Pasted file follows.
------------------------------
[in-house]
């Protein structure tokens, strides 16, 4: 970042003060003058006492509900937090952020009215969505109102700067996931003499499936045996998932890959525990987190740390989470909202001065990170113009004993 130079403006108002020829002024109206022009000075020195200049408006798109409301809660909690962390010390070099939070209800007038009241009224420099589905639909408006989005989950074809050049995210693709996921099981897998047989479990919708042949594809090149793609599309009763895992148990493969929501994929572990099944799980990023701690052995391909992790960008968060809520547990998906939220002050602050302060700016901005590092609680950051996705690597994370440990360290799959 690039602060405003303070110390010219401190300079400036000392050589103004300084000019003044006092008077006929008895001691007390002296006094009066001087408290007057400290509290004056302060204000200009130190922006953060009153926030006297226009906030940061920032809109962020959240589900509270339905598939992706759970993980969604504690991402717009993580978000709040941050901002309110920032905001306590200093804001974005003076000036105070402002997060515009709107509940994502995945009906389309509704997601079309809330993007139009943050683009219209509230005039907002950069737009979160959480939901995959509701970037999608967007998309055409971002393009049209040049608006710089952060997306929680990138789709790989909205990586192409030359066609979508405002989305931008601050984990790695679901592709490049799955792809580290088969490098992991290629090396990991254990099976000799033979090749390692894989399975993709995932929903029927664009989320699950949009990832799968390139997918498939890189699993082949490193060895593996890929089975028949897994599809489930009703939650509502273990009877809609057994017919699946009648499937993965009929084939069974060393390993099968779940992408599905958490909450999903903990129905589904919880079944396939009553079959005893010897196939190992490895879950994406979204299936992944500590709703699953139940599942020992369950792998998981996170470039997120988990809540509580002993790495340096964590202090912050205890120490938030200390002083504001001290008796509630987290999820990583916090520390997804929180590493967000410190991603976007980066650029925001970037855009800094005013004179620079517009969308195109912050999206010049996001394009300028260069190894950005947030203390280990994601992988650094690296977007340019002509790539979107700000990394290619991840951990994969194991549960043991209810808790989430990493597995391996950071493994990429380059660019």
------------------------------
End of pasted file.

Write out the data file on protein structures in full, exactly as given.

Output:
[in-house]
């Protein structure tokens, strides 16, 4: 970042003060003058006492509900937090952020009215969505109102700067996931003499499936045996998932890959525990987190740390989470909202001065990170113009004993 130079403006108002020829002024109206022009000075020195200049408006798109409301809660909690962390010390070099939070209800007038009241009224420099589905639909408006989005989950074809050049995210693709996921099981897998047989479990919708042949594809090149793609599309009763895992148990493969929501994929572990099944799980990023701690052995391909992790960008968060809520547990998906939220002050602050302060700016901005590092609680950051996705690597994370440990360290799959 690039602060405003303070110390010219401190300079400036000392050589103004300084000019003044006092008077006929008895001691007390002296006094009066001087408290007057400290509290004056302060204000200009130190922006953060009153926030006297226009906030940061920032809109962020959240589900509270339905598939992706759970993980969604504690991402717009993580978000709040941050901002309110920032905001306590200093804001974005003076000036105070402002997060515009709107509940994502995945009906389309509704997601079309809330993007139009943050683009219209509230005039907002950069737009979160959480939901995959509701970037999608967007998309055409971002393009049209040049608006710089952060997306929680990138789709790989909205990586192409030359066609979508405002989305931008601050984990790695679901592709490049799955792809580290088969490098992991290629090396990991254990099976000799033979090749390692894989399975993709995932929903029927664009989320699950949009990832799968390139997918498939890189699993082949490193060895593996890929089975028949897994599809489930009703939650509502273990009877809609057994017919699946009648499937993965009929084939069974060393390993099968779940992408599905958490909450999903903990129905589904919880079944396939009553079959005893010897196939190992490895879950994406979204299936992944500590709703699953139940599942020992369950792998998981996170470039997120988990809540509580002993790495340096964590202090912050205890120490938030200390002083504001001290008796509630987290999820990583916090520390997804929180590493967000410190991603976007980066650029925001970037855009800094005013004179620079517009969308195109912050999206010049996001394009300028260069190894950005947030203390280990994601992988650094690296977007340019002509790539979107700000990394290619991840951990994969194991549960043991209810808790989430990493597995391996950071493994990429380059660019």